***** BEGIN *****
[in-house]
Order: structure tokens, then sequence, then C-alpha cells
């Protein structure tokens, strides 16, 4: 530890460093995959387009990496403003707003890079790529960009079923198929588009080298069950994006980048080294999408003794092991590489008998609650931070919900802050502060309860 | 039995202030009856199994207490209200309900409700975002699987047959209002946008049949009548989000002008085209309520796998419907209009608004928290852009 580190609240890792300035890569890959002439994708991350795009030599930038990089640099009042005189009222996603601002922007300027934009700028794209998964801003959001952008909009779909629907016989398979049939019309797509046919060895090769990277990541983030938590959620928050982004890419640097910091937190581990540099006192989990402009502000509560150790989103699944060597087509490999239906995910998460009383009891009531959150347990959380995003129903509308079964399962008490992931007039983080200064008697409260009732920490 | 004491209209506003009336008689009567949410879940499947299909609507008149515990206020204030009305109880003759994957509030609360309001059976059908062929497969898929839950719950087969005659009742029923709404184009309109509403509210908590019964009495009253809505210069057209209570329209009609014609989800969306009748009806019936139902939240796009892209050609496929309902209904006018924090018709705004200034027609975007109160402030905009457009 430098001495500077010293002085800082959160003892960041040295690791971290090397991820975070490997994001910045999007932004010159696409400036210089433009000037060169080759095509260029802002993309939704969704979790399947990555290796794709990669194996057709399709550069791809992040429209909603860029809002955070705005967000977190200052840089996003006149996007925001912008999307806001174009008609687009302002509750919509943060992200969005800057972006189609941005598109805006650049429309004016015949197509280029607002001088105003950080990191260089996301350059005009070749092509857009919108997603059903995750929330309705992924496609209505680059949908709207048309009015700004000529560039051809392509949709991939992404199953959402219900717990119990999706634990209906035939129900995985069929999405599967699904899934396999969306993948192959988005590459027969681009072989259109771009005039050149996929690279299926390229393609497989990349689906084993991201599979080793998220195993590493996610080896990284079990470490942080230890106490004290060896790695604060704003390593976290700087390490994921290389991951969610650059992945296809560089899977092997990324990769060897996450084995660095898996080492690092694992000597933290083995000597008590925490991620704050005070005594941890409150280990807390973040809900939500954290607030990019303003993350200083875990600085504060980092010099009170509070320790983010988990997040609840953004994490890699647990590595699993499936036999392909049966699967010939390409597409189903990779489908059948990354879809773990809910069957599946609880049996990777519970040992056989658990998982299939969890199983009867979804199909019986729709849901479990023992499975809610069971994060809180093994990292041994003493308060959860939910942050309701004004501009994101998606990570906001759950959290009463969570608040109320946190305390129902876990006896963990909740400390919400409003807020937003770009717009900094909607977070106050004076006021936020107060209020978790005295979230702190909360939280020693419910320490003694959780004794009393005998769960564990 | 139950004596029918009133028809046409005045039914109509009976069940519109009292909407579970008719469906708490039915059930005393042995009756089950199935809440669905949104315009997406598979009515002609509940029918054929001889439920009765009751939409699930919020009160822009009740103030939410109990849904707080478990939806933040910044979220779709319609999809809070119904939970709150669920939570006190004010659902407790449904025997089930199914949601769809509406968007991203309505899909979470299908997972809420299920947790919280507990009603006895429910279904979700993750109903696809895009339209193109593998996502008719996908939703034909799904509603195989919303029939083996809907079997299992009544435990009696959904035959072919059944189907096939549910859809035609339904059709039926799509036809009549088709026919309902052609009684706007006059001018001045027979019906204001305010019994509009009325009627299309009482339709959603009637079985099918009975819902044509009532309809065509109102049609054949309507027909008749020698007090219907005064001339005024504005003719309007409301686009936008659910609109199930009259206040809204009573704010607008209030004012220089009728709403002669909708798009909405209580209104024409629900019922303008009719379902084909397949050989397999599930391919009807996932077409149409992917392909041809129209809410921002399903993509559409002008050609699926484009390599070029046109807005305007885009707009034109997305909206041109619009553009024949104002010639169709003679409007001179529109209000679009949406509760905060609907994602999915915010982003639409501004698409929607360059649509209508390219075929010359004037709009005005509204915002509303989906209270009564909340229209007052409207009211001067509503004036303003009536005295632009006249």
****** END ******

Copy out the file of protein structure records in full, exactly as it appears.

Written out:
[in-house]
Order: structure tokens, then sequence, then C-alpha cells
């Protein structure tokens, strides 16, 4: 530890460093995959387009990496403003707003890079790529960009079923198929588009080298069950994006980048080294999408003794092991590489008998609650931070919900802050502060309860 | 039995202030009856199994207490209200309900409700975002699987047959209002946008049949009548989000002008085209309520796998419907209009608004928290852009 580190609240890792300035890569890959002439994708991350795009030599930038990089640099009042005189009222996603601002922007300027934009700028794209998964801003959001952008909009779909629907016989398979049939019309797509046919060895090769990277990541983030938590959620928050982004890419640097910091937190581990540099006192989990402009502000509560150790989103699944060597087509490999239906995910998460009383009891009531959150347990959380995003129903509308079964399962008490992931007039983080200064008697409260009732920490 | 004491209209506003009336008689009567949410879940499947299909609507008149515990206020204030009305109880003759994957509030609360309001059976059908062929497969898929839950719950087969005659009742029923709404184009309109509403509210908590019964009495009253809505210069057209209570329209009609014609989800969306009748009806019936139902939240796009892209050609496929309902209904006018924090018709705004200034027609975007109160402030905009457009 430098001495500077010293002085800082959160003892960041040295690791971290090397991820975070490997994001910045999007932004010159696409400036210089433009000037060169080759095509260029802002993309939704969704979790399947990555290796794709990669194996057709399709550069791809992040429209909603860029809002955070705005967000977190200052840089996003006149996007925001912008999307806001174009008609687009302002509750919509943060992200969005800057972006189609941005598109805006650049429309004016015949197509280029607002001088105003950080990191260089996301350059005009070749092509857009919108997603059903995750929330309705992924496609209505680059949908709207048309009015700004000529560039051809392509949709991939992404199953959402219900717990119990999706634990209906035939129900995985069929999405599967699904899934396999969306993948192959988005590459027969681009072989259109771009005039050149996929690279299926390229393609497989990349689906084993991201599979080793998220195993590493996610080896990284079990470490942080230890106490004290060896790695604060704003390593976290700087390490994921290389991951969610650059992945296809560089899977092997990324990769060897996450084995660095898996080492690092694992000597933290083995000597008590925490991620704050005070005594941890409150280990807390973040809900939500954290607030990019303003993350200083875990600085504060980092010099009170509070320790983010988990997040609840953004994490890699647990590595699993499936036999392909049966699967010939390409597409189903990779489908059948990354879809773990809910069957599946609880049996990777519970040992056989658990998982299939969890199983009867979804199909019986729709849901479990023992499975809610069971994060809180093994990292041994003493308060959860939910942050309701004004501009994101998606990570906001759950959290009463969570608040109320946190305390129902876990006896963990909740400390919400409003807020937003770009717009900094909607977070106050004076006021936020107060209020978790005295979230702190909360939280020693419910320490003694959780004794009393005998769960564990 | 139950004596029918009133028809046409005045039914109509009976069940519109009292909407579970008719469906708490039915059930005393042995009756089950199935809440669905949104315009997406598979009515002609509940029918054929001889439920009765009751939409699930919020009160822009009740103030939410109990849904707080478990939806933040910044979220779709319609999809809070119904939970709150669920939570006190004010659902407790449904025997089930199914949601769809509406968007991203309505899909979470299908997972809420299920947790919280507990009603006895429910279904979700993750109903696809895009339209193109593998996502008719996908939703034909799904509603195989919303029939083996809907079997299992009544435990009696959904035959072919059944189907096939549910859809035609339904059709039926799509036809009549088709026919309902052609009684706007006059001018001045027979019906204001305010019994509009009325009627299309009482339709959603009637079985099918009975819902044509009532309809065509109102049609054949309507027909008749020698007090219907005064001339005024504005003719309007409301686009936008659910609109199930009259206040809204009573704010607008209030004012220089009728709403002669909708798009909405209580209104024409629900019922303008009719379902084909397949050989397999599930391919009807996932077409149409992917392909041809129209809410921002399903993509559409002008050609699926484009390599070029046109807005305007885009707009034109997305909206041109619009553009024949104002010639169709003679409007001179529109209000679009949406509760905060609907994602999915915010982003639409501004698409929607360059649509209508390219075929010359004037709009005005509204915002509303989906209270009564909340229209007052409207009211001067509503004036303003009536005295632009006249």